One of the clearest expressions of the anti-Trump sentiments of the ruling class came in Foreign Affairs magazine, which published a special issue in 2016 shortly after Trump’s electoral victory. The front cover of the magazine featured Grant Wood’s beloved painting American Gothic with the headline “The Power of Populism.” The lead essay was written by Anne-Marie Slaughter, the founder of the New America Institute and a top ideologue of the State Department during Clinton’s term as Secretary of State. Slaughter’s essay presented a narrative of global revolutions brought about by “freedom of information.” The target of this global revolution was “populists” such as Xi Jinping, Kim Jong Un, and Nicolás Maduro. These “populists,” who were equated with the Nazis, were to be defeated by the “open international system.”

Anti-Populism is not Marxism

This worldview certainly matches the perspective of Theodor Adorno in his text The Authoritarian Personality. It also matches the perspective of Hannah Arendt’s Eichmann in Jerusalem and Susan Sontag’s Fascinating Fascism. The liberal New Left has always seen itself as a defender of intellectual non-conformists, and equated mass movements and populism with Nazism. Contempt for the bulk of the population, and the equivocation of the Soviet Union with Nazi Germany is a central plank of New Leftist thought. But it has nothing to do with Marxism.

Marxism has always been a populist ideology. The Communist Manifesto proclaims: “All previous historical movements were movements of minorities, or in the interest of minorities. The proletarian movement is the self-conscious, independent movement of the immense majority, in the interest of the immense majority.”

The struggle for the exploited majority to seize control of the major commanding heights of economic power and organize them in the interest of all society is inherently populist.

Even the original name of the Communist Party of the Soviet Union, the “Bolsheviks,” has a populist connotation. The word means “Majoritarians” or “Majority Group” and while it referred to the majority of those who met with Lenin in 1903 to form a national committee in London, to the bulk of the Russian population who embraced the Bolsheviks amid the turmoil of 1917, it meant that they represented the working class, the peasants, and soldiers, the “majority” of Russian society.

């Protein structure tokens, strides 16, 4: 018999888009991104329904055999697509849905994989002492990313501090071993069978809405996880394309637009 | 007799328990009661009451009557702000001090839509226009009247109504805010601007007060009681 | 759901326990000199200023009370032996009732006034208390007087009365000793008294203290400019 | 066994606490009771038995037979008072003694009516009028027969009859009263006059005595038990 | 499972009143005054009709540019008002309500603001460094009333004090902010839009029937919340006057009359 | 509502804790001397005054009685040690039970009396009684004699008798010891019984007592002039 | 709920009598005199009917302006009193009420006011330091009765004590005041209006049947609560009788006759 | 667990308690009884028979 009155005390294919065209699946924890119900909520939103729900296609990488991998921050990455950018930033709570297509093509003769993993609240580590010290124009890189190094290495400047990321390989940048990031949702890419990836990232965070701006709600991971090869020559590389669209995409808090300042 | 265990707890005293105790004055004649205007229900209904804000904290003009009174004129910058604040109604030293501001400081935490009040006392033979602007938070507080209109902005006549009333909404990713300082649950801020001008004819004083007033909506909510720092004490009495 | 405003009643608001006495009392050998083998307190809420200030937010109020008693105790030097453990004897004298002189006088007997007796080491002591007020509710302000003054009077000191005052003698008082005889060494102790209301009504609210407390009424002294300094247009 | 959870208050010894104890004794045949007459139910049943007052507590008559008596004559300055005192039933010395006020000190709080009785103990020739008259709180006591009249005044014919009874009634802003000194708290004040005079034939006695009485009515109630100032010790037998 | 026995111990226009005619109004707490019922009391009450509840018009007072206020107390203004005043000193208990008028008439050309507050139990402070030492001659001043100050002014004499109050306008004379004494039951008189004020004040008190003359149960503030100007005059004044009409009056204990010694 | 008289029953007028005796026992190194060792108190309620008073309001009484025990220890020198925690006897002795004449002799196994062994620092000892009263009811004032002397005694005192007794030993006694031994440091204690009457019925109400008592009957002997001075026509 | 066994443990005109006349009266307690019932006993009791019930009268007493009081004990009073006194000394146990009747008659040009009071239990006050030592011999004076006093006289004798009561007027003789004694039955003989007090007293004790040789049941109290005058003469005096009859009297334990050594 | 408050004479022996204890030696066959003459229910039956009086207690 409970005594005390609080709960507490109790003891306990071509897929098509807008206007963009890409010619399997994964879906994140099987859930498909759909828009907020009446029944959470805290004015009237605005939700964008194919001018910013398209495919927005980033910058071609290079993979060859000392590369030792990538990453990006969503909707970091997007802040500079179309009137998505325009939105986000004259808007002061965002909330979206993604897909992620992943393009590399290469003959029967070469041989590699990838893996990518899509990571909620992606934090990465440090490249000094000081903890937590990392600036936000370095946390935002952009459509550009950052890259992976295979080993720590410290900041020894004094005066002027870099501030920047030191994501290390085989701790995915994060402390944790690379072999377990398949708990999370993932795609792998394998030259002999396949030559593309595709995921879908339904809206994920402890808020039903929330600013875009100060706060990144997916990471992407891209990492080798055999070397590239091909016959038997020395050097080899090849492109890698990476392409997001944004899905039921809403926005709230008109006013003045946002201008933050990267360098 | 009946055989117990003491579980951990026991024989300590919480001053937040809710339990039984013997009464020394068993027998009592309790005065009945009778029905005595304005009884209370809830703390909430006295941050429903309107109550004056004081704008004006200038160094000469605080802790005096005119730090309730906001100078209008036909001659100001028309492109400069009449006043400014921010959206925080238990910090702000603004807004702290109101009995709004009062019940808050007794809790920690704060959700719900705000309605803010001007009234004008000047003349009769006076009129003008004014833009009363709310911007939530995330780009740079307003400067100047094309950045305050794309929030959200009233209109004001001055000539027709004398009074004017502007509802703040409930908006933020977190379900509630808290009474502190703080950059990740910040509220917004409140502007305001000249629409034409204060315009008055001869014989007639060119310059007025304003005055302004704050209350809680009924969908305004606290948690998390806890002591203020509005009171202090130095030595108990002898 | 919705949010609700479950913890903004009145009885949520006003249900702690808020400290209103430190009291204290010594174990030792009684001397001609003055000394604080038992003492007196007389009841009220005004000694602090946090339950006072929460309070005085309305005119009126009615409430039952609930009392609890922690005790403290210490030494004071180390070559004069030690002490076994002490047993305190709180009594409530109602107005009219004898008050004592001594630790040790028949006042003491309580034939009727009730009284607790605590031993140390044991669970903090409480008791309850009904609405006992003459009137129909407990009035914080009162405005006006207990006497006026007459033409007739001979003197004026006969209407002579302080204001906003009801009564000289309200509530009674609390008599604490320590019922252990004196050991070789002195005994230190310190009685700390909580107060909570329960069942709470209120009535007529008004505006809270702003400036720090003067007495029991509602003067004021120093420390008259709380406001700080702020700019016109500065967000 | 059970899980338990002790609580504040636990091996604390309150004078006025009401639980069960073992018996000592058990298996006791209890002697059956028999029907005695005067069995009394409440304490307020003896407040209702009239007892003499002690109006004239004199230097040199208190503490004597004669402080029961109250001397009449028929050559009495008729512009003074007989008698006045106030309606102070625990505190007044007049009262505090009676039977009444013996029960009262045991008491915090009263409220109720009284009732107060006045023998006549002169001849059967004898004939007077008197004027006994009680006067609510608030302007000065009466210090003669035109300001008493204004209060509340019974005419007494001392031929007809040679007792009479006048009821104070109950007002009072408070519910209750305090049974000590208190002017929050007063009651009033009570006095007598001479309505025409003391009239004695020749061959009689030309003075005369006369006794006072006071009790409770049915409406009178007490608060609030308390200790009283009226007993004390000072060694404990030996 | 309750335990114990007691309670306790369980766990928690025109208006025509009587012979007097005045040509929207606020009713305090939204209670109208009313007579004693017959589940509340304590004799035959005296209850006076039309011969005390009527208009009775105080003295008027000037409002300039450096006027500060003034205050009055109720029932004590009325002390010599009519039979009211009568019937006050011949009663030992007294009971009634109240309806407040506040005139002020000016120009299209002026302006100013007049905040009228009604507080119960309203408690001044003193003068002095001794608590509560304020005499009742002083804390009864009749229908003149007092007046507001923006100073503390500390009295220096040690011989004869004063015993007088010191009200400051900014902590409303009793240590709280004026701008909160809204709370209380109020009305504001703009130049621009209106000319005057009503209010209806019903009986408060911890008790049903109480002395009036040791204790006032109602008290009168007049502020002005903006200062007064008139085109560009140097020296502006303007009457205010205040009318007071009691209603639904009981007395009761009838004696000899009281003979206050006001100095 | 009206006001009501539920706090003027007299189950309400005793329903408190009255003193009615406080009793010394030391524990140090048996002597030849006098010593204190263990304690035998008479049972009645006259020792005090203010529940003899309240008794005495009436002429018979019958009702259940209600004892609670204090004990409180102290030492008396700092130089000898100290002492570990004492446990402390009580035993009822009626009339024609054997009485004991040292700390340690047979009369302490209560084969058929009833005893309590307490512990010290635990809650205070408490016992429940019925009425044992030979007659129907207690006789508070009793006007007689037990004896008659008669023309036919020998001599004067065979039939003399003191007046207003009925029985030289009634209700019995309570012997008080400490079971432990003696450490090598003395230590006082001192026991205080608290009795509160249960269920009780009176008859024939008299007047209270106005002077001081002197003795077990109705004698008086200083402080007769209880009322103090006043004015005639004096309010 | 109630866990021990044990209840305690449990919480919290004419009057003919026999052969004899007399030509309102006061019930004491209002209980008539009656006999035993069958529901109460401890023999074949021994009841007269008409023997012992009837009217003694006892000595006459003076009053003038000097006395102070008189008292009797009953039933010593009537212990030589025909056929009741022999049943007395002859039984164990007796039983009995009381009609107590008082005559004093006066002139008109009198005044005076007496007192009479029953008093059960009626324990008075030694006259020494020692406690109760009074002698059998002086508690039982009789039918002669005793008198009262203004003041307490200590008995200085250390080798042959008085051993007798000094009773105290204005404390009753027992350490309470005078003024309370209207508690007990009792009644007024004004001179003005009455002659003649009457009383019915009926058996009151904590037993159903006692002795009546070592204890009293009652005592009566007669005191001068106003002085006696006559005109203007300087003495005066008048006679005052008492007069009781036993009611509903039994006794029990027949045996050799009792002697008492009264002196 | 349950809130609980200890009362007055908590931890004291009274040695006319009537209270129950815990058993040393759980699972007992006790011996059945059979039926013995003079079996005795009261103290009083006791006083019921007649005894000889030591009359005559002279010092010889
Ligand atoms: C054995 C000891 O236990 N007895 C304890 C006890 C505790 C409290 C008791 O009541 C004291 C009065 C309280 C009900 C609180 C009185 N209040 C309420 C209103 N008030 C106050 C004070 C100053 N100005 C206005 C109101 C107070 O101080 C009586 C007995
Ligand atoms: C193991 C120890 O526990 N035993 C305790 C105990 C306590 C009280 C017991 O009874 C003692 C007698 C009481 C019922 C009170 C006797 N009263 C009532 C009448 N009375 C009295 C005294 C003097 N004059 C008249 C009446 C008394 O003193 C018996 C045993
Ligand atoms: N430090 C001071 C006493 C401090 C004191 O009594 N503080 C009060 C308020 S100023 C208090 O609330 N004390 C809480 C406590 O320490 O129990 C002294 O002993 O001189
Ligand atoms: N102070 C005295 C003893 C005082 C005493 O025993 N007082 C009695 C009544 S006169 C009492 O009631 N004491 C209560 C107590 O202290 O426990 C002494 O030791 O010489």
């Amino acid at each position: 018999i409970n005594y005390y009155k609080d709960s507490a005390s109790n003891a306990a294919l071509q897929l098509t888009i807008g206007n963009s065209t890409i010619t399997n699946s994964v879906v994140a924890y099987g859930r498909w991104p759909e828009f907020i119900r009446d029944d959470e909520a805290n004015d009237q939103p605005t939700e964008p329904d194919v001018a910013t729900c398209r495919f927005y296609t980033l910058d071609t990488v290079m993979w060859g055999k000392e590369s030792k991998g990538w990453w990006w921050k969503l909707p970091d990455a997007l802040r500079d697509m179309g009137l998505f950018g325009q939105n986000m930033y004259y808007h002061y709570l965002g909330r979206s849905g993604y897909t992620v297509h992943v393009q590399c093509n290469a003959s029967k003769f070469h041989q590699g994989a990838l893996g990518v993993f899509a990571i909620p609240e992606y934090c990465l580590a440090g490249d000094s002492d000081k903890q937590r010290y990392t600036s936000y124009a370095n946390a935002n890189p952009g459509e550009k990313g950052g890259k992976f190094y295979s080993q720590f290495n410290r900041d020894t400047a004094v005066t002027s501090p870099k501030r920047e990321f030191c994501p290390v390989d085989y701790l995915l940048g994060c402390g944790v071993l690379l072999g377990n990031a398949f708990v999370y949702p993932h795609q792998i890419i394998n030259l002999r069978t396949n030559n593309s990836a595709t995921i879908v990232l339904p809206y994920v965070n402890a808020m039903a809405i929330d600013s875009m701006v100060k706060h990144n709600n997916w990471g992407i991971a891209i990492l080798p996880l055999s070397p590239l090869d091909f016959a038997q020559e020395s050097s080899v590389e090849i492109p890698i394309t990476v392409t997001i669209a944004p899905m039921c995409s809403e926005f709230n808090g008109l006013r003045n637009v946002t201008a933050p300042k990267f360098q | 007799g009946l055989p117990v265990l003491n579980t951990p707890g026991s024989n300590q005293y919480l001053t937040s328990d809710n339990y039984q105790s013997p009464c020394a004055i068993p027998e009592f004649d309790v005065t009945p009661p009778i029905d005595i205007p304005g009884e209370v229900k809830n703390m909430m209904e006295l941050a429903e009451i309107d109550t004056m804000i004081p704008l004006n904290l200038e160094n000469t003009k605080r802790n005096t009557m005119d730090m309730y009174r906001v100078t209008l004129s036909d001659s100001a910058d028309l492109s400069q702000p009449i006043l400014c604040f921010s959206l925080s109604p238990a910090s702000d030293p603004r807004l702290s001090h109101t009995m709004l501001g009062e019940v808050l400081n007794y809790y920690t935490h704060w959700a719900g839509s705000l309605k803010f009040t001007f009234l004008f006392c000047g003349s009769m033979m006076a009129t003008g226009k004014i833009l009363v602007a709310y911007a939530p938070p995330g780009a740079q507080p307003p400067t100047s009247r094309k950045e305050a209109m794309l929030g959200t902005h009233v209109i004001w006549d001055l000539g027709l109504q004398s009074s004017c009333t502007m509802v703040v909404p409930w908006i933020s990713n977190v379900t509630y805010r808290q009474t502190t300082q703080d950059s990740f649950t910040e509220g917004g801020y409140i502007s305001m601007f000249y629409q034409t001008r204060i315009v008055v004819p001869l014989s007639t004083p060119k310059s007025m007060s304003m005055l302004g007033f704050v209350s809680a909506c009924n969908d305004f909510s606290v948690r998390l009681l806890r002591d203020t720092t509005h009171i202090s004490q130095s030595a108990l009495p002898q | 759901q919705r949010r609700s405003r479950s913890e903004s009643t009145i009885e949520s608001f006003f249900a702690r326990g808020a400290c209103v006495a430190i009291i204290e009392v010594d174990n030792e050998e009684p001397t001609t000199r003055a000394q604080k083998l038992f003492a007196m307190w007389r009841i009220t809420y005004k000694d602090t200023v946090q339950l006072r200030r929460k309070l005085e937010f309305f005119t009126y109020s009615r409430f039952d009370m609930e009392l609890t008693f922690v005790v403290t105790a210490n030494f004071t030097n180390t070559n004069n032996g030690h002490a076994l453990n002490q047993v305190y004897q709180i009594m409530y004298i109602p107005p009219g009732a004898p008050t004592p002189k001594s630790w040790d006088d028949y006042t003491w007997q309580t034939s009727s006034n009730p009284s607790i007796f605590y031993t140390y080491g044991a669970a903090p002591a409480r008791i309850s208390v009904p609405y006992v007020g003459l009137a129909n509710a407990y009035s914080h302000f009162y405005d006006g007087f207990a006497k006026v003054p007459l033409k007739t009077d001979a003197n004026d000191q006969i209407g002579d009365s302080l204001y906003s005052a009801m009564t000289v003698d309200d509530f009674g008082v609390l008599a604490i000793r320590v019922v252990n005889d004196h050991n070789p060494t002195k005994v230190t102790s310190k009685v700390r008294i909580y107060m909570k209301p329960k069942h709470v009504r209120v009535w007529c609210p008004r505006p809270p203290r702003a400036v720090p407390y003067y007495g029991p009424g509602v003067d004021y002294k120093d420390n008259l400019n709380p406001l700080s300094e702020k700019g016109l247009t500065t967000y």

During the early 1930s, following the Sixth World Congress, the Communist International organized the desperately unemployed and hungry in mass hunger marches. Across the western world, the Communists became the champion of the working class whose living standards were declining amid the Great Depression.

After the Seventh World Congress, the Communist International mobilized the People’s Front against Fascism. In the name of defending democratic liberties and the right of workers to organize labor unions, Communists built amazing anti-fascist coalitions and united fronts. The Battle of Cable Street in Britain, the Sit Down Strike Wave of 1937 in the United States, and the global mobilization to defend the Spanish republic all stand as great achievements of the Communist movement. All of them were done, not in the name of suppressing the vulgar mob, but in a populistic manner. The target was an elite, the imperialist monopolists who would save their system with impoverishment, fascism, and war.

The fight for bread, housing, and basic economic rights for the people, as well as the struggle against fascism, was done in the interests of the global majority, of which the proletariat, the class with nothing to lose but their chains and a whole world to win, was central. The working class led by Communists was happy to align with peasants, small business owners, and even the democratic bourgeoisie who opposed fascism. After the Second World War, new governments called “People’s Democracies,” based on these broad, popular, anti-fascist coalitions, came into existence. It was a mass popular movement that not only defeated Hitler, liberated Auschwitz concentration camp, and drove Japan out of China, but also created the People’s Republic of China, the Democratic People’s Republic of Korea, the Socialist Federation of Yugoslavia, the People’s Republic of Albania, and the many other socialist revolutionary governments that emerged in the post-war years.